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The Arizona Department of Gaming reported in July that the total contributions coming from Tribal gaming in Arizona amounted to more than $123.6 million for the fiscal year that ended in June, making it the largest contribution to date.
“This is an exciting milestone and one we cherish and celebrate as we continue to protect and support Tribal sovereignty through Tribal gaming,” said Arizona Indian Gaming Association Chairman Robert Miguel in a press release.
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Under the gaming compacts that tribes have with the state, all tribes that own and operate casinos in Arizona have to contribute a percentage of their gaming revenue each year to the state, and to cities, towns, and counties.
“I am ecstatic to see the highest levels of tribal contributions to the State following the Amended Tribal-State Gaming Compact signed by Governor Ducey last year,” Arizona Department of Gaming Director Ted Vogt said in a press release.
The vast majority of tribal gaming contributions — 88% — go to the state. The funds go to the Arizona Benefits Fund on a quarterly basis, which provides funding for several areas including instructional improvement, trauma and emergency services; Arizona Department of Gaming operations; wildlife conservation; tourism; and programs for gambling education, treatment and prevention.
The other 12% is distributed by tribes to the cities, towns, and counties of their choosing for community services and public safety programs for local governments.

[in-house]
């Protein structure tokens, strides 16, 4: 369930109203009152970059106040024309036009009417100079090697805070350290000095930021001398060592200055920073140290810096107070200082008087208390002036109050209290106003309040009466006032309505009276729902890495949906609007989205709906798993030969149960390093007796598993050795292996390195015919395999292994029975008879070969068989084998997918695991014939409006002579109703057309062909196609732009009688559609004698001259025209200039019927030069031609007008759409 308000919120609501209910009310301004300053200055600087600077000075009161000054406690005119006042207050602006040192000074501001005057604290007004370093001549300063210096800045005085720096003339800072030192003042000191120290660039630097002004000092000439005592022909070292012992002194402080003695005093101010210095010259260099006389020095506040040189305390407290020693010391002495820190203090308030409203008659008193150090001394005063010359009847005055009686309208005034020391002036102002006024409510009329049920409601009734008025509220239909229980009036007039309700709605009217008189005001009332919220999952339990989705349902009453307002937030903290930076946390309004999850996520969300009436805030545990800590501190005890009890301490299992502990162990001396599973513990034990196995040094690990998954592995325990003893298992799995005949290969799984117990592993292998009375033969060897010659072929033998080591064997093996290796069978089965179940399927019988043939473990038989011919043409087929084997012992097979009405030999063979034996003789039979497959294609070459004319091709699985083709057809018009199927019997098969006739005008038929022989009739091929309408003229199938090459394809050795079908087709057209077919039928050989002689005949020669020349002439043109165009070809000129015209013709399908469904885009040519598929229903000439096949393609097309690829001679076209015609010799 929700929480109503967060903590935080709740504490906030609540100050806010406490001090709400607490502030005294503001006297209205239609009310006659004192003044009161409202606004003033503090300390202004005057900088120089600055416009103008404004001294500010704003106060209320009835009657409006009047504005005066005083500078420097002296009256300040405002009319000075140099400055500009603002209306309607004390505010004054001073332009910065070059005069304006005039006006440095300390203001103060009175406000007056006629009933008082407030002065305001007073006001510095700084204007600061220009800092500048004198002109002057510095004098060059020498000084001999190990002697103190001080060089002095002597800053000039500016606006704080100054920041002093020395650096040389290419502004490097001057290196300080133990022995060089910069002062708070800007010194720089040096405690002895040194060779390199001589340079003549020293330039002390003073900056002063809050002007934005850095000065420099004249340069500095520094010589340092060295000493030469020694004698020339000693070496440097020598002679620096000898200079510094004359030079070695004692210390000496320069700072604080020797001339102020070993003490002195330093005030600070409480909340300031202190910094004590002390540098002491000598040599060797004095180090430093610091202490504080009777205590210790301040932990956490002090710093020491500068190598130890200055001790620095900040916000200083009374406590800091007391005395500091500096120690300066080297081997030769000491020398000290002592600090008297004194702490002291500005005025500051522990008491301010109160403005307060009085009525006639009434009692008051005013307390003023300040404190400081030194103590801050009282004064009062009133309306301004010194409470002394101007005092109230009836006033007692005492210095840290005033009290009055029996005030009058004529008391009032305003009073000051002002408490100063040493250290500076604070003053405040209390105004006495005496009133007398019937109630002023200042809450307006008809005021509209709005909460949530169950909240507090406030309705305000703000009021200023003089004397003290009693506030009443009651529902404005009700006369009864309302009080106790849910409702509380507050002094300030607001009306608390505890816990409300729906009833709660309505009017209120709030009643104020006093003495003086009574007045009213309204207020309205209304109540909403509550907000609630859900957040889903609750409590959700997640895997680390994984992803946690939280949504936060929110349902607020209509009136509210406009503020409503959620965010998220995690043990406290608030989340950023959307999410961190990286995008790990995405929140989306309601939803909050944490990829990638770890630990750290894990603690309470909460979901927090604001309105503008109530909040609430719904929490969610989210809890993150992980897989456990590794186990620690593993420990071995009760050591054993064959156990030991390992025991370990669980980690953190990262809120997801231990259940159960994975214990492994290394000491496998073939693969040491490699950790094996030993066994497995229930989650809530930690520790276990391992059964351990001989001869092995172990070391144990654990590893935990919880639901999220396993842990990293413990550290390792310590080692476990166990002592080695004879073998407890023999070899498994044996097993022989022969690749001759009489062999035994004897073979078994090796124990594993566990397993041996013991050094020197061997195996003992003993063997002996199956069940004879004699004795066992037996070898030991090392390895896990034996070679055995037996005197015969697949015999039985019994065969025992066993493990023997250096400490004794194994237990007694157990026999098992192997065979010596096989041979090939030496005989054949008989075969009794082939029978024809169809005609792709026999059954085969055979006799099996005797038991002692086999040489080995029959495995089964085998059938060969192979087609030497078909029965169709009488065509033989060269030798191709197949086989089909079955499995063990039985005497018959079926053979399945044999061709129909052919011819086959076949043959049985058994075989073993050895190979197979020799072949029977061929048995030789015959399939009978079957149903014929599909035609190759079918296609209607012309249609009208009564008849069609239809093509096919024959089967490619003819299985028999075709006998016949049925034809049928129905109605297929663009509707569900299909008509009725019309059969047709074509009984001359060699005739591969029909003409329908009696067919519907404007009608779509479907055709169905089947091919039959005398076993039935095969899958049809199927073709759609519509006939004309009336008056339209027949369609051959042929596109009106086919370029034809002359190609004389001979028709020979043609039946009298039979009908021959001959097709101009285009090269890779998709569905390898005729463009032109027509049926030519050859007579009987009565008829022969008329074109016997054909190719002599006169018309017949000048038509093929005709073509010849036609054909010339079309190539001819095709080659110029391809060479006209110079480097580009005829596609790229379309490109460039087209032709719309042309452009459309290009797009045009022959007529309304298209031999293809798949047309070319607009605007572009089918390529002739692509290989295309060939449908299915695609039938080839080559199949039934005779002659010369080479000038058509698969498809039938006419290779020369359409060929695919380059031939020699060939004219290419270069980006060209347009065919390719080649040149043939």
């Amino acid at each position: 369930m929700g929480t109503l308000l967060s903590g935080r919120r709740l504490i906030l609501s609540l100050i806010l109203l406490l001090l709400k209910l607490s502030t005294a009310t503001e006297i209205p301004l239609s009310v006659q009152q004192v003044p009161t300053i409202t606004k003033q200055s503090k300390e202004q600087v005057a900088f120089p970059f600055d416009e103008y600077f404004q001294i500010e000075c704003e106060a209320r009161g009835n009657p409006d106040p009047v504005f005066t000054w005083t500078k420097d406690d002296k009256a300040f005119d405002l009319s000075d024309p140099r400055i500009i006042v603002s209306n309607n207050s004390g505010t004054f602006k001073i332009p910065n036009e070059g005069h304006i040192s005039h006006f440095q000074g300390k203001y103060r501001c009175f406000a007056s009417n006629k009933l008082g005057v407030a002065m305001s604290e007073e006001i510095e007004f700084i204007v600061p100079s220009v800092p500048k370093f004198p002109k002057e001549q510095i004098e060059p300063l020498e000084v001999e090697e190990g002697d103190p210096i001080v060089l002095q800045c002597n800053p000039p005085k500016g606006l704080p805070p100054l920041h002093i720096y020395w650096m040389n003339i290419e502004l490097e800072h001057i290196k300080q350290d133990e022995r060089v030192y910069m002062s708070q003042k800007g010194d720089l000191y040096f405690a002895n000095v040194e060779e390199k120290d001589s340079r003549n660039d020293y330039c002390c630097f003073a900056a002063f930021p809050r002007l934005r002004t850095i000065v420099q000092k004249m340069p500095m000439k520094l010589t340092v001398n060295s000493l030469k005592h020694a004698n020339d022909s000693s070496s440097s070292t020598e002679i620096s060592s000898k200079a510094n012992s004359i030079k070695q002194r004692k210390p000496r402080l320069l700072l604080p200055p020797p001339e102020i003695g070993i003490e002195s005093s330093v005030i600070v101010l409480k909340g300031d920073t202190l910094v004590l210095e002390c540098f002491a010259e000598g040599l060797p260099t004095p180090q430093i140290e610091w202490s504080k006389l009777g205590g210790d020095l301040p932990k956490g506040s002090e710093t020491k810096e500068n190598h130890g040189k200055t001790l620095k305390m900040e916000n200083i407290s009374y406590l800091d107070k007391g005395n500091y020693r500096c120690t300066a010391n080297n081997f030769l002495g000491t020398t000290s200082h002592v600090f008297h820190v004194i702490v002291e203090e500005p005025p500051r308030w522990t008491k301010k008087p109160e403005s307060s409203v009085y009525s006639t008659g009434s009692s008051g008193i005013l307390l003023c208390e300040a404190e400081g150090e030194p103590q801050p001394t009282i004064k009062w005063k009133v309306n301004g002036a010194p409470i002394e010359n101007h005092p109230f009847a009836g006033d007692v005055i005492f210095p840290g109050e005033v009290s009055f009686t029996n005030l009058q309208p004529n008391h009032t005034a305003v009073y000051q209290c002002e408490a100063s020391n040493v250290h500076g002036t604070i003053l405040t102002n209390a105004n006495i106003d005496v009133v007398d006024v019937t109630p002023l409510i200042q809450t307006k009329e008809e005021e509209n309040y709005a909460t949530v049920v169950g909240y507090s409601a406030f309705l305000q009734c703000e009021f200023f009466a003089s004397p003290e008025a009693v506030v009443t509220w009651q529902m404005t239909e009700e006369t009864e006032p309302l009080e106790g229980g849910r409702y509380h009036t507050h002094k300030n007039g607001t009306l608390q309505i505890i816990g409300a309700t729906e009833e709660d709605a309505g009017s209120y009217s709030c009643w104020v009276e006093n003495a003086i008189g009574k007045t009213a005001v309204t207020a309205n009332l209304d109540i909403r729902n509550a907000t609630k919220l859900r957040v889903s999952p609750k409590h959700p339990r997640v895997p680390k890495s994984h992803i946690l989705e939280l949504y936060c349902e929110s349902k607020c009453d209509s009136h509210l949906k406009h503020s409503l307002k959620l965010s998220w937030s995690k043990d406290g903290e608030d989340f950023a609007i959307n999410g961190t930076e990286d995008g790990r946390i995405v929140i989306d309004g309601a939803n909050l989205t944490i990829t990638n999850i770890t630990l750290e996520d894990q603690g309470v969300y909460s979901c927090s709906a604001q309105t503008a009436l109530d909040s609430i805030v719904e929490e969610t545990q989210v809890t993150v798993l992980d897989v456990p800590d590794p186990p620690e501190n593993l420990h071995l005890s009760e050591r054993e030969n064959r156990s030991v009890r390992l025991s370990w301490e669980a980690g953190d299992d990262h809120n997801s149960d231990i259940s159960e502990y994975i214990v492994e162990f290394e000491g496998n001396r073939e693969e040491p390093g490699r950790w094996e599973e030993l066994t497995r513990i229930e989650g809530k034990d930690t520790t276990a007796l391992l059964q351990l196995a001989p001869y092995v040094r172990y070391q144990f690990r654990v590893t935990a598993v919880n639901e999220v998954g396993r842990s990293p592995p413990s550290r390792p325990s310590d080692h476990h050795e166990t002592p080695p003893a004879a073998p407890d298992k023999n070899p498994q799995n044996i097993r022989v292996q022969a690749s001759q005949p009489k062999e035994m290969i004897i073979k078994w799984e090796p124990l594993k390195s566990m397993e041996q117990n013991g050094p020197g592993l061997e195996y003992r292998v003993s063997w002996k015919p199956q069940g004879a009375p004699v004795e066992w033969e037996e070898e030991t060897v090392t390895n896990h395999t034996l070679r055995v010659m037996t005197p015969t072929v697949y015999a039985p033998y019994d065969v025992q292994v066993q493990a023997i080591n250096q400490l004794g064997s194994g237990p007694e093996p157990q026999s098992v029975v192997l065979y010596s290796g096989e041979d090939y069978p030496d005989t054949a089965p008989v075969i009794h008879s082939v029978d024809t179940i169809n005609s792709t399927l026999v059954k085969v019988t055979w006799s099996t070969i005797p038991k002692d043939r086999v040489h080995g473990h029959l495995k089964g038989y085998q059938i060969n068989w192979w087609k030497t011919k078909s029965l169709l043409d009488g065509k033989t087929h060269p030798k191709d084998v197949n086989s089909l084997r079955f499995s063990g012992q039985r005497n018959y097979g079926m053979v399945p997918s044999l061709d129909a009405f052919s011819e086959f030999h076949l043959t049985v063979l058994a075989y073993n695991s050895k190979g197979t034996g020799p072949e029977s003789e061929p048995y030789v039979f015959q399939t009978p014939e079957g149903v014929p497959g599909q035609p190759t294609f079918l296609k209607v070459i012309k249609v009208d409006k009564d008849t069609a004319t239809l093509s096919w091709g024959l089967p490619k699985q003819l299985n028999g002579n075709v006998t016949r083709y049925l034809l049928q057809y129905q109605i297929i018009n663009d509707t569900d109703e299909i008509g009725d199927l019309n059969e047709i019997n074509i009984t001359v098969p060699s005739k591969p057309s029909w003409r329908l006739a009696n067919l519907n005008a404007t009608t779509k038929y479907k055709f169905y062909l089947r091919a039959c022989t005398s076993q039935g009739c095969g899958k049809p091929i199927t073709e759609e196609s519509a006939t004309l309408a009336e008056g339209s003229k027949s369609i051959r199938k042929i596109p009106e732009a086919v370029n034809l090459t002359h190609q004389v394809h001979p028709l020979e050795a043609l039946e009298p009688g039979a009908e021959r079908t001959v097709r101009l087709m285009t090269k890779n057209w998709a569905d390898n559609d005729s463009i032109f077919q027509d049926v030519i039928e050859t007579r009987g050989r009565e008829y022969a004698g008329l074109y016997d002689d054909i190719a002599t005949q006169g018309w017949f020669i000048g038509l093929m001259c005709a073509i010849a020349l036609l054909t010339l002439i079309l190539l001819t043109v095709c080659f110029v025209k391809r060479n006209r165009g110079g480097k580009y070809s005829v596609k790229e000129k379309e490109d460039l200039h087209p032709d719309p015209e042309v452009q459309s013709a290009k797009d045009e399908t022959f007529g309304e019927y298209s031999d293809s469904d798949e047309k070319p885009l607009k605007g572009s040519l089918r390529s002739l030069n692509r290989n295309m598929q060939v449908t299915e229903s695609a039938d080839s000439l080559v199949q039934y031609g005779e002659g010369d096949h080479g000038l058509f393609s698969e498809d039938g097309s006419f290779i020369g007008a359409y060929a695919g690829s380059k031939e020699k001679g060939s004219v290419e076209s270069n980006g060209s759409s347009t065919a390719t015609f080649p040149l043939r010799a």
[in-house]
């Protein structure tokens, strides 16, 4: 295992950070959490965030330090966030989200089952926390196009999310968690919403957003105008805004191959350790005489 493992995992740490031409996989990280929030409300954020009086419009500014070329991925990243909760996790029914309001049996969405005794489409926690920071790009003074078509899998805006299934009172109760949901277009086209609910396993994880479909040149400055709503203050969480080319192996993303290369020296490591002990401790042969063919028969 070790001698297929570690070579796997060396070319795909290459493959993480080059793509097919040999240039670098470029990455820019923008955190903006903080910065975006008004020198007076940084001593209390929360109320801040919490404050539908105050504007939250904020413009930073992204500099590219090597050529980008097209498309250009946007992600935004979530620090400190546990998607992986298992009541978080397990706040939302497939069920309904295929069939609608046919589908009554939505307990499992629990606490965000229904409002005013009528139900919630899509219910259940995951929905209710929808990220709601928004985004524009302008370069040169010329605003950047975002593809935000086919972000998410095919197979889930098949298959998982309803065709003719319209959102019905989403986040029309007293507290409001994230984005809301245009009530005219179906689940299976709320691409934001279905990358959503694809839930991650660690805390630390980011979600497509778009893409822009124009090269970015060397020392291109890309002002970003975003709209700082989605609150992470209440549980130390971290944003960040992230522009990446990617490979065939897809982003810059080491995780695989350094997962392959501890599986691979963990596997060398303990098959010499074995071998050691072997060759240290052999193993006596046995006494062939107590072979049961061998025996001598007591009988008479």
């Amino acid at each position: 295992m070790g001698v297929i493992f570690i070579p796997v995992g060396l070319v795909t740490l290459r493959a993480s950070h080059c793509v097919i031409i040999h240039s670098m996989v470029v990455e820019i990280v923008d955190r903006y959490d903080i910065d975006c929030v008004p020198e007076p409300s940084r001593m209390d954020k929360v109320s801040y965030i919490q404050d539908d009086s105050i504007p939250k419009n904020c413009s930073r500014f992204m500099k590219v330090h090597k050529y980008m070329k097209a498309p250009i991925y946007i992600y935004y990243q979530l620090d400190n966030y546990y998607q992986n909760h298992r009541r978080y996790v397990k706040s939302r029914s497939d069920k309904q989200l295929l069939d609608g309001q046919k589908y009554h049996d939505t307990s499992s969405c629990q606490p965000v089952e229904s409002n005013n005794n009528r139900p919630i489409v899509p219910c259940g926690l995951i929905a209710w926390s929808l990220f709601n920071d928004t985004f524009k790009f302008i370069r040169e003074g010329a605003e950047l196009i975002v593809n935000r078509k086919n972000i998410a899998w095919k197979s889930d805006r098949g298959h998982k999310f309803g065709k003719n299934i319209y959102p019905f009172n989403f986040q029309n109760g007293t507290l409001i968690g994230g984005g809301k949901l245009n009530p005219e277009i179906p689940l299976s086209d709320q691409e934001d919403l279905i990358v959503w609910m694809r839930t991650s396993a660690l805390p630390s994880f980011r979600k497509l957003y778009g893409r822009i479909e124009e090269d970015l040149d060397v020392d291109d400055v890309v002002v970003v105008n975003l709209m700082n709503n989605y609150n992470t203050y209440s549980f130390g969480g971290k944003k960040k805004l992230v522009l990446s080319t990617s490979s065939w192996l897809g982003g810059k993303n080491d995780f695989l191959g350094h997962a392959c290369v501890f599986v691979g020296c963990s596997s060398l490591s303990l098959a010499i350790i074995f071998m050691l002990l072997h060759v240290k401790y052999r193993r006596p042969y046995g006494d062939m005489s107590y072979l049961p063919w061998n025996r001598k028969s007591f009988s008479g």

There are 24 tribal casinos in Arizona, operated by 16 of the state’s 22 federally recognized tribal nations. The other six tribes don’t have casinos in Arizona, but do have slot machine rights that they lease to other tribes with casinos, according to the Arizona Department of Gaming.
“With over $21 million more in total contributions to the Arizona Benefits Fund when compared to the next highest fiscal year, it is safe to say 2022 was historic for Arizona tribal gaming,” Vogt said.
Tribal gaming continues to provide for tribal communities through employment, education, enhanced services to tribal members, and other economic development opportunities, the Arizona Indian Gaming Association stated.
The Arizona Indian Gaming Association represents eight of the 22 federally recognized tribes in Arizona and its membership is made up of both gaming and non-gaming tribes.
The Association provides education, legislative, and public policy resources for Tribesk policymakers and the public on tribal gaming issues as well as tribal development.
Tribes have contributed more than $1.2 billion to the Arizona Benefits Fund since 2004, according to the Arizona Department of Gaming.
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